Why be strong, why workout?
Moving heavy weights and fatiguing our muscles causes our bodies to adapt and get stronger. Dr. Greg Haff presented his results at the 5th Annual Coaches College last December, how direct improvements in strength positively affect speed.
Still, why do we want to continue working on our strength and speed? I like being as strong as possible…and quick! But that’s me. For most of us, High School Athletics were a long time ago in a galaxy far, far away! Our goals after high school tend to shift to a better quality of life and to add more years to our life.
As we age the first skill we lose is speed, the second is flexibility and third strength. I don’t even want to go thru the rest of the aging list! We can retard this process however by using these magical organic machines – our bodies.
If we were to describe ourselves as athletes, athletes in the “game” of life, how might we train our bodies to most effectively compete in the game? Physically, we should train our bodies the same as that High School, Collegiate or Pro Athletes! Maybe not the same intensity, but the components of building strength, cardio‐vascular capacity, agility, speed, balance, coordination and flexibility are all necessary in every thorough training plan.
Why utilize the Olympic Lifts?
Collegiate Athletics and the CrossFit community are currently our biggest advocates of the Olympic lifts. The Olympic Weightlifting exercises, the Snatch and Clean & Jerk, do not utilize a machine, lever, pulley or bench. You Simply pick up the bar, put the bar down, and repleat. The lifts are “whole‐body” orientated, requiring strength from the inside out , so you are demonstrating strength from the core. The lifts are performed by maintaining strong posture throughout the core while pushing with the legs to jump the barbell into the air and support it overhead. The difference between humans and other animals is that we walk upright. Everything we do: playing sports, choirs around the house to wrestling with our siblings, working our jobs, requires resisting the forces of gravity and moving things around. The postures our bodies learn practicing the Olympic Lifts carry over to everything we do in our regular, daily living.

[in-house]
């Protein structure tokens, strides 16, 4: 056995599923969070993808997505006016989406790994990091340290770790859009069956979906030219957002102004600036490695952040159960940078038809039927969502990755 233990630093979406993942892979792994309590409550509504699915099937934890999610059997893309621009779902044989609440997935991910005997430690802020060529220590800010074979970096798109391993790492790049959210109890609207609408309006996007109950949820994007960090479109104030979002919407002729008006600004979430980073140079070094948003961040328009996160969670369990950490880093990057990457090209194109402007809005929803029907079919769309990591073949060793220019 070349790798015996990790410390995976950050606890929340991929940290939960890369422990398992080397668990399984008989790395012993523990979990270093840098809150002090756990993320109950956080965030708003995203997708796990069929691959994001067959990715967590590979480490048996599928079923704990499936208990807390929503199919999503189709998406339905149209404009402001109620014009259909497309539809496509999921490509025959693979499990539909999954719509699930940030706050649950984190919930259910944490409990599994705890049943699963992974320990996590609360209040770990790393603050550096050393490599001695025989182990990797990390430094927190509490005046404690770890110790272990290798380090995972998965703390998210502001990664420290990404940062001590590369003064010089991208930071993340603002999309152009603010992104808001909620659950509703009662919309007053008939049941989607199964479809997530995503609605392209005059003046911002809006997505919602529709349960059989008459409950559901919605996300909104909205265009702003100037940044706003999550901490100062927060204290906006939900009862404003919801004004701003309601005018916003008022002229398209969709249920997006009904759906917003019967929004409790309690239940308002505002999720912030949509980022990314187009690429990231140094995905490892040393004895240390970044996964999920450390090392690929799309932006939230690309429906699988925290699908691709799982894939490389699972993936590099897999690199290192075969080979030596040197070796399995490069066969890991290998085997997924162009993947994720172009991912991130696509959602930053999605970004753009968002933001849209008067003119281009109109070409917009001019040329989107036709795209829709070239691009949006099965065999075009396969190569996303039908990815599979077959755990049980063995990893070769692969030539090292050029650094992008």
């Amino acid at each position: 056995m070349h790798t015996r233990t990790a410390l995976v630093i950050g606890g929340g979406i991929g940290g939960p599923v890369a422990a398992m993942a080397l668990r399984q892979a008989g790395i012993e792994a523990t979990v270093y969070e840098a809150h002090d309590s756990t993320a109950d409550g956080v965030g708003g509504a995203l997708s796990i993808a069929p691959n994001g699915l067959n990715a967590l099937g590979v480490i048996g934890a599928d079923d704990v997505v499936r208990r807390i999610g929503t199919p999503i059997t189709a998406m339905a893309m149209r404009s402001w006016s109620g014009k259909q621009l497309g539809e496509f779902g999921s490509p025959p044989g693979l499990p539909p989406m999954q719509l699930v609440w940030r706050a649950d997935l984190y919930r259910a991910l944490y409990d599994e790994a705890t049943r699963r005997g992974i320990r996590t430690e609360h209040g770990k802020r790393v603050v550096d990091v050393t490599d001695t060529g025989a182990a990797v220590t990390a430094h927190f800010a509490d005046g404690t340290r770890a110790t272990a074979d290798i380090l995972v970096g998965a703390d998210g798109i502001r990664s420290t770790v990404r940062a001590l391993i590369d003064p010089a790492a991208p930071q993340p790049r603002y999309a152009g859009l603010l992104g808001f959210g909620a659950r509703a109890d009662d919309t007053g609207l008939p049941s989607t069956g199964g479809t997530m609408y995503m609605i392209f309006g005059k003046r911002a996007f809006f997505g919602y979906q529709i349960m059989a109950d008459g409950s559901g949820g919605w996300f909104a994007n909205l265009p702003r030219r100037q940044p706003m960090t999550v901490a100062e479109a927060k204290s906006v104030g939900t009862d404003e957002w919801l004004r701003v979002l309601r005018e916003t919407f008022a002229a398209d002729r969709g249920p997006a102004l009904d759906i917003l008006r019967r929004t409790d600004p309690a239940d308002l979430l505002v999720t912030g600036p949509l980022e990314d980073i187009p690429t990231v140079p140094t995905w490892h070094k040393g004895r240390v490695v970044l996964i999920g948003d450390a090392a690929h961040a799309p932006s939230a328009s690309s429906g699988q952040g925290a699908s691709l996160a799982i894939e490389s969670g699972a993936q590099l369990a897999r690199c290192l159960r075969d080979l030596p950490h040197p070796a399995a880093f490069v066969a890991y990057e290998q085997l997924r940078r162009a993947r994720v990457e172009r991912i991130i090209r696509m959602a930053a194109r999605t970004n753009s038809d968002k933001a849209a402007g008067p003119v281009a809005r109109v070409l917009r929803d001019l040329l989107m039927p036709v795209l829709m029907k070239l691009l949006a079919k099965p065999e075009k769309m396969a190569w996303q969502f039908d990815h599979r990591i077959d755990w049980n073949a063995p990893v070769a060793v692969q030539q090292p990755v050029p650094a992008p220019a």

Functional Training = Training for Life
Since the force we use to elevate the barbell is resisted by gravity, we must drive down with what?? – OUR FEET!
Our hands are the connection to the barbell ‐ Our feet drive down thru the floor, against gravity. That large section of our bodies between hands and feet – our “CORE” is the link between the barbell remaining on the platform or being successfully hoisted overhead. Lifters maintain a ridged, neutral spine (torso) – drive the feet through the earth and jump the weight into the air. This jump is the most powerfully explosive movement our bodies can produce. It’s all about coordination of leg and hip extension. Day in, day out, we use our bodies, to pick things up, walk, climb, run, sit, get up ‐ all mostly accomplished with our core and legs. Being stronger will not only help us when we’re older with regular daily living activities (RDLAs), but also make RDLAs easier today, too!
The Clean & Jerk is considered the “KING” of all weight related exercises. The strength, power, coordination, balance and flexibility to pull a heavy barbell off the floor only to receive it on your throat supported by your shoulders at the bottom of a deep front squat and then stand, take a breath and jerk
this weight over your head is incredible. This one exercise, more so than any other, requires the cooperation of every muscle in the entire body, not to mention a little mental focus.
Practicing the Clean & Jerk with use of proper technique, will in time improve posture & core
strength. A little extra practice with the ol’Mind‐Body connection is a nice bonus.
Coach David is also an accomplished weightlifter, winning multiple Masters Championships, recently the 2013 Pan American Masters Weightlifting champion in the 69kg Category.
Latest posts by David Miller (see all)
- Improve Your Daily Function by Incorporating Olympic Lifts - August 15, 2016